MUMBAI The Indian rupee collapsed to a lifetime low of 69.10 against the US dollar by plunging 49 paise in early trade on Thursday as rising crude oil prices deepened concerns about the country’s current account deficit and inflation dynamics.
The rupee had touched its previous record low of 68.8650 per dollar on November 24, 2016.
Consistent dollar demand from banks and importers, mainly oil refiners, following higher crude oil prices kept the rupee under pressure.
At the interbank foreign exchange market, the rupee opened at 68.87 a dollar against 68.61 previously and sank to 69.10 in morning deals, falling 49 paise.
Global oil prices have climbed after the US asked its allies to end all imports of Iranian oil by November.
Concerns over supply disruptions in Libya and Canada also pushed prices higher. Higher crude oil prices and a declining rupee are a double whammy for India, forex dealers said.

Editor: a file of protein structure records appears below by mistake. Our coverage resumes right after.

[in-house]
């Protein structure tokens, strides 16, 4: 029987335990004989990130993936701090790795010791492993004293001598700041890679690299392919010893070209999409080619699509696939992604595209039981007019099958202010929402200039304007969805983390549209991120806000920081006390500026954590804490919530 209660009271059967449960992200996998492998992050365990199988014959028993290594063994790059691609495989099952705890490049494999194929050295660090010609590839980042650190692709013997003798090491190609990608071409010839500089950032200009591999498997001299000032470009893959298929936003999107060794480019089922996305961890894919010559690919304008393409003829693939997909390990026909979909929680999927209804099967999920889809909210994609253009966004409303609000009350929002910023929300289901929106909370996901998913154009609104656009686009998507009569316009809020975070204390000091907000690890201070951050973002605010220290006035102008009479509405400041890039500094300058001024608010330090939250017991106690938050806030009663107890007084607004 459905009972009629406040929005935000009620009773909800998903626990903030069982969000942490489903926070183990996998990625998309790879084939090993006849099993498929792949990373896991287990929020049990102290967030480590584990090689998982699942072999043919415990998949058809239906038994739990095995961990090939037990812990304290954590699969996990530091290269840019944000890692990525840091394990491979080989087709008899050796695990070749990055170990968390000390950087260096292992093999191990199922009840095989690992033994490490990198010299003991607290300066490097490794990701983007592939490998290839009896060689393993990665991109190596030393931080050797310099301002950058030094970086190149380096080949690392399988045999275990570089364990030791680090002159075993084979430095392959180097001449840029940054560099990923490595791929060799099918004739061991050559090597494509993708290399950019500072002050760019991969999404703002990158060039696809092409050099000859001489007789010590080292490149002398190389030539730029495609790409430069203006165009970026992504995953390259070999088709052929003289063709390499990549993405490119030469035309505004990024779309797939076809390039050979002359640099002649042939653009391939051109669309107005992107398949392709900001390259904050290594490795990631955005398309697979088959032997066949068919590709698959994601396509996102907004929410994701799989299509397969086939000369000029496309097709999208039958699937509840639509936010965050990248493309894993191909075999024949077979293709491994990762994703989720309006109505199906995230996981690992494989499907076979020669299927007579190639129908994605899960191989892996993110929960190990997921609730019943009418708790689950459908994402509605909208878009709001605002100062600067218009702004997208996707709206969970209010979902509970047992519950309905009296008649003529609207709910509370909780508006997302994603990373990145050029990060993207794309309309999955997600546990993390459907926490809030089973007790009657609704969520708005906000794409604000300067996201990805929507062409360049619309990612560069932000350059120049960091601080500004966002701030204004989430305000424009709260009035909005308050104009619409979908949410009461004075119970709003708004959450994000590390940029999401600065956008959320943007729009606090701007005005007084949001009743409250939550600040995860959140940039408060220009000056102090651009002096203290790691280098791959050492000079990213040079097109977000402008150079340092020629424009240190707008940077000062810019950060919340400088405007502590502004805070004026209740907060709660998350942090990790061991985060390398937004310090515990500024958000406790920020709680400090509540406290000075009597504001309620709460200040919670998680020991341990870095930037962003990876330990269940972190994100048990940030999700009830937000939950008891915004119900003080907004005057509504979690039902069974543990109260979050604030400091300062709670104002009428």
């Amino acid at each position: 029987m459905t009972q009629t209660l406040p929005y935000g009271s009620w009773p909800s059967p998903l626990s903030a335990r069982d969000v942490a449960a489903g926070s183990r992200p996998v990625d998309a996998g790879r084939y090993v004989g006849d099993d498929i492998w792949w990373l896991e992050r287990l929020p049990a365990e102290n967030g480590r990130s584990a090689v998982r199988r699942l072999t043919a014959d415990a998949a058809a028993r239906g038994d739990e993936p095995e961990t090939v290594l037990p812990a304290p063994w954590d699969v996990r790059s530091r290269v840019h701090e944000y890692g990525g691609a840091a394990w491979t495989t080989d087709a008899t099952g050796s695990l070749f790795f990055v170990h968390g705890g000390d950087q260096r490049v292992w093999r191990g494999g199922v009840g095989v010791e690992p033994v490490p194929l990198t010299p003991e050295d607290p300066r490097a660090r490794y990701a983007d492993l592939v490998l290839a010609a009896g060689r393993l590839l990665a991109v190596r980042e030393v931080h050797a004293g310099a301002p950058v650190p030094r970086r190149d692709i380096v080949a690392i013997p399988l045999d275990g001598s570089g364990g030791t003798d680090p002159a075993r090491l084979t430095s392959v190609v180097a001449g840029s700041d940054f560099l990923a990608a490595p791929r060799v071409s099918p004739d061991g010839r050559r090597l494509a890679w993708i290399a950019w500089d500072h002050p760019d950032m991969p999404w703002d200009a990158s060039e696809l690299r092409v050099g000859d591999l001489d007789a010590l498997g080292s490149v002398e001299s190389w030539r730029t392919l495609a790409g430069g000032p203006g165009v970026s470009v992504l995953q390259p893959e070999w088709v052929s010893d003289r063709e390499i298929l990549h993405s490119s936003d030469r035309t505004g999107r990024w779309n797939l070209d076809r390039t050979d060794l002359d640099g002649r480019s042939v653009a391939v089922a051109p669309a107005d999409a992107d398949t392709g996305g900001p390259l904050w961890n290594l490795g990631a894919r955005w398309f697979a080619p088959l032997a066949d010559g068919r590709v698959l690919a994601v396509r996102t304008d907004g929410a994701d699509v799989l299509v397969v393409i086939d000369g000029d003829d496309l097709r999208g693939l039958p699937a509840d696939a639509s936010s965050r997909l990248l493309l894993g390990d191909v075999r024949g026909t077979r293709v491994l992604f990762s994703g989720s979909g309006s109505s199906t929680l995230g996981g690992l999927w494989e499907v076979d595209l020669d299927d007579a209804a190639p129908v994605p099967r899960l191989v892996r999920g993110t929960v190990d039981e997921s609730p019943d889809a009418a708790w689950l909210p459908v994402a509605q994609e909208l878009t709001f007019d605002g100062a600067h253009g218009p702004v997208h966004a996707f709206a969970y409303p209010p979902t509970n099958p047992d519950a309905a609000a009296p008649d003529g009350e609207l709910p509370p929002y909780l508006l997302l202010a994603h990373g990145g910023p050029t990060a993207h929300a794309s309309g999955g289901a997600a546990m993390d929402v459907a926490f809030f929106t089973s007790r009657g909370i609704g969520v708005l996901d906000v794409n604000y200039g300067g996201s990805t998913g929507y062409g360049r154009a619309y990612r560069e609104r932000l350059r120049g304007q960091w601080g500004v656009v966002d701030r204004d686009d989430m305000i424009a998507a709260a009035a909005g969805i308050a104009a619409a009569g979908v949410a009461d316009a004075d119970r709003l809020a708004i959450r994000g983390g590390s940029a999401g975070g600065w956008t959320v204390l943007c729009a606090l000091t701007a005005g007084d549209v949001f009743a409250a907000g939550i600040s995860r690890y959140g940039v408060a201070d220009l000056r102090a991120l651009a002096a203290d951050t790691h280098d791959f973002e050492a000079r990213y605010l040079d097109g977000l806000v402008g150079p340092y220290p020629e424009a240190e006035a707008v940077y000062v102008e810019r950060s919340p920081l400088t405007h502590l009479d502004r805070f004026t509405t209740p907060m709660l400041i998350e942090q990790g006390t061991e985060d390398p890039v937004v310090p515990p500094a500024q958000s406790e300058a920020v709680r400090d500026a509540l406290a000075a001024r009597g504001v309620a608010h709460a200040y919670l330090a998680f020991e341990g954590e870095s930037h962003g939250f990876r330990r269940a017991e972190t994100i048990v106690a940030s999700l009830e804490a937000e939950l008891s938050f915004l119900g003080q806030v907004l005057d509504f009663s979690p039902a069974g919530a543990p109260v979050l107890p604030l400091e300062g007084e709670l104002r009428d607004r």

Traders said they were hopeful the Reserve Bank of India (RBI) would step in to prevent further losses in the currency.
The RBI’s battle to contain a falling rupee just got tougher. The current account deficit is widening and a weak global investment climate coupled with policy paralysis in New Delhi, sticky inflation and slowing growth have increased the aversion of foreign investors to India, pushing the capital account into the red.
Last week’s move by rating agency Standard & Poor’s to cut the country’s credit rating outlook to “negative” has complicated matters further for the RBI, which has few options other than intervention and tinkering with rules on export credit to encourage inflows, RBI officials say.
Meanwhile, the benchmark Sensex was down by 90.26 points, or 0.25 per cent, at 35,126.85 in early trade on Thursday. (Agencies)
Be Part of Quality Journalism
Quality journalism takes a lot of time, money and hard work to produce and despite all the hardships we still do it. Our reporters and editors are working overtime in Kashmir and beyond to cover what you care about, break big stories, and expose injustices that can change lives. Today more people are reading Kashmir Observer than ever, but only a handful are paying while advertising revenues are falling fast.